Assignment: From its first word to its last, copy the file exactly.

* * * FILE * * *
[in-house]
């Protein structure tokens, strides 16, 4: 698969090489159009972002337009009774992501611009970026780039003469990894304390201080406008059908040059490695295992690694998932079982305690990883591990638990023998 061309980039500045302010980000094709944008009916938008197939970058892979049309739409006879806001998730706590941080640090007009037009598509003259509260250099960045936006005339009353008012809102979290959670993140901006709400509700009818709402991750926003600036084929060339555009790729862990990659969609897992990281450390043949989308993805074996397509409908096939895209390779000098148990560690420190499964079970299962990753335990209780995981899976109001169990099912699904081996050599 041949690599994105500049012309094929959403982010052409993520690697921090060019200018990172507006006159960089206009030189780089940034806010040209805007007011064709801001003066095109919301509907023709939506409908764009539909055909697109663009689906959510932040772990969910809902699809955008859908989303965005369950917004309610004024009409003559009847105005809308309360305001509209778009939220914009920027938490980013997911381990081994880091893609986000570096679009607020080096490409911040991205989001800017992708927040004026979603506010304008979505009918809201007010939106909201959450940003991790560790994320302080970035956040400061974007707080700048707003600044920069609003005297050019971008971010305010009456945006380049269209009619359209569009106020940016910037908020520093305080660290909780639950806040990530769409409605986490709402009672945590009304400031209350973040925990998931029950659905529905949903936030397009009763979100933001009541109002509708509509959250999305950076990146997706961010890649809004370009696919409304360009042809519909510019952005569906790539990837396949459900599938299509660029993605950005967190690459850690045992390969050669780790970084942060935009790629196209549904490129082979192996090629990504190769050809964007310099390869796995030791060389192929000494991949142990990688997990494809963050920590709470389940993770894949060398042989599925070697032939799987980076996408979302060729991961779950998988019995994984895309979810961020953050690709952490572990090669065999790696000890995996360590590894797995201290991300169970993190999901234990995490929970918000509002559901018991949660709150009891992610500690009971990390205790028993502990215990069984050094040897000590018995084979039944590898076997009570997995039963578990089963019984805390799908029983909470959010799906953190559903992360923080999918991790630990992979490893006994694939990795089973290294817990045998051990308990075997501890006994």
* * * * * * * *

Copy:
[in-house]
């Protein structure tokens, strides 16, 4: 698969090489159009972002337009009774992501611009970026780039003469990894304390201080406008059908040059490695295992690694998932079982305690990883591990638990023998 061309980039500045302010980000094709944008009916938008197939970058892979049309739409006879806001998730706590941080640090007009037009598509003259509260250099960045936006005339009353008012809102979290959670993140901006709400509700009818709402991750926003600036084929060339555009790729862990990659969609897992990281450390043949989308993805074996397509409908096939895209390779000098148990560690420190499964079970299962990753335990209780995981899976109001169990099912699904081996050599 041949690599994105500049012309094929959403982010052409993520690697921090060019200018990172507006006159960089206009030189780089940034806010040209805007007011064709801001003066095109919301509907023709939506409908764009539909055909697109663009689906959510932040772990969910809902699809955008859908989303965005369950917004309610004024009409003559009847105005809308309360305001509209778009939220914009920027938490980013997911381990081994880091893609986000570096679009607020080096490409911040991205989001800017992708927040004026979603506010304008979505009918809201007010939106909201959450940003991790560790994320302080970035956040400061974007707080700048707003600044920069609003005297050019971008971010305010009456945006380049269209009619359209569009106020940016910037908020520093305080660290909780639950806040990530769409409605986490709402009672945590009304400031209350973040925990998931029950659905529905949903936030397009009763979100933001009541109002509708509509959250999305950076990146997706961010890649809004370009696919409304360009042809519909510019952005569906790539990837396949459900599938299509660029993605950005967190690459850690045992390969050669780790970084942060935009790629196209549904490129082979192996090629990504190769050809964007310099390869796995030791060389192929000494991949142990990688997990494809963050920590709470389940993770894949060398042989599925070697032939799987980076996408979302060729991961779950998988019995994984895309979810961020953050690709952490572990090669065999790696000890995996360590590894797995201290991300169970993190999901234990995490929970918000509002559901018991949660709150009891992610500690009971990390205790028993502990215990069984050094040897000590018995084979039944590898076997009570997995039963578990089963019984805390799908029983909470959010799906953190559903992360923080999918991790630990992979490893006994694939990795089973290294817990045998051990308990075997501890006994």